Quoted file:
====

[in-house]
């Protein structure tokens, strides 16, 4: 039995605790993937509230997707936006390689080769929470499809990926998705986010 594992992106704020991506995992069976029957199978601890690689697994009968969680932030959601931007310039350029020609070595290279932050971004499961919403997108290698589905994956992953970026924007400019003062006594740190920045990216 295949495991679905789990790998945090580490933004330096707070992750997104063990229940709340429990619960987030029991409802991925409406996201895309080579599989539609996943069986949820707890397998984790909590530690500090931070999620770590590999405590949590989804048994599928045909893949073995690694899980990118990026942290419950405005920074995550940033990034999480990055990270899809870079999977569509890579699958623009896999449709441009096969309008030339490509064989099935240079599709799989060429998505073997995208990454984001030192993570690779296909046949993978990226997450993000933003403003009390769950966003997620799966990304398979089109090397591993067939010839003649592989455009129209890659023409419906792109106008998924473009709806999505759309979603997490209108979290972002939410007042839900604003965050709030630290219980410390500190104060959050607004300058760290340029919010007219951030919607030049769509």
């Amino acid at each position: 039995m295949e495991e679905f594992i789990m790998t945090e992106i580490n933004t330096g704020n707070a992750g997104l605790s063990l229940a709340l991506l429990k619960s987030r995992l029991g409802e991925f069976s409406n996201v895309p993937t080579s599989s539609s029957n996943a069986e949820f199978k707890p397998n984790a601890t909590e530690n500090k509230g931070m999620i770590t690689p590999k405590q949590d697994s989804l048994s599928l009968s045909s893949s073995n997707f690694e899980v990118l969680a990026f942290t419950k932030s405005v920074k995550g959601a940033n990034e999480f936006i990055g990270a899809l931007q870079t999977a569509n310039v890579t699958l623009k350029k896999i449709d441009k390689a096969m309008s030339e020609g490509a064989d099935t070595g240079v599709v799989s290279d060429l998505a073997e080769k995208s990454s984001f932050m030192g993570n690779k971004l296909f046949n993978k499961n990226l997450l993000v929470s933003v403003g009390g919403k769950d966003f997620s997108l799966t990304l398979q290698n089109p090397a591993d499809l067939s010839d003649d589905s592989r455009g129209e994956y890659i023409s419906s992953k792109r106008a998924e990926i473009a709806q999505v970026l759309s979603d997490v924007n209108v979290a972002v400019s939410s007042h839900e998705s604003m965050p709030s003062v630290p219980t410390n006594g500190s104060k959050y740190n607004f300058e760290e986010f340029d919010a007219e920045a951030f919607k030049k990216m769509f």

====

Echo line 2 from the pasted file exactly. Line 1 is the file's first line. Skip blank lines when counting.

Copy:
């Protein structure tokens, strides 16, 4: 039995605790993937509230997707936006390689080769929470499809990926998705986010 594992992106704020991506995992069976029957199978601890690689697994009968969680932030959601931007310039350029020609070595290279932050971004499961919403997108290698589905994956992953970026924007400019003062006594740190920045990216 295949495991679905789990790998945090580490933004330096707070992750997104063990229940709340429990619960987030029991409802991925409406996201895309080579599989539609996943069986949820707890397998984790909590530690500090931070999620770590590999405590949590989804048994599928045909893949073995690694899980990118990026942290419950405005920074995550940033990034999480990055990270899809870079999977569509890579699958623009896999449709441009096969309008030339490509064989099935240079599709799989060429998505073997995208990454984001030192993570690779296909046949993978990226997450993000933003403003009390769950966003997620799966990304398979089109090397591993067939010839003649592989455009129209890659023409419906792109106008998924473009709806999505759309979603997490209108979290972002939410007042839900604003965050709030630290219980410390500190104060959050607004300058760290340029919010007219951030919607030049769509």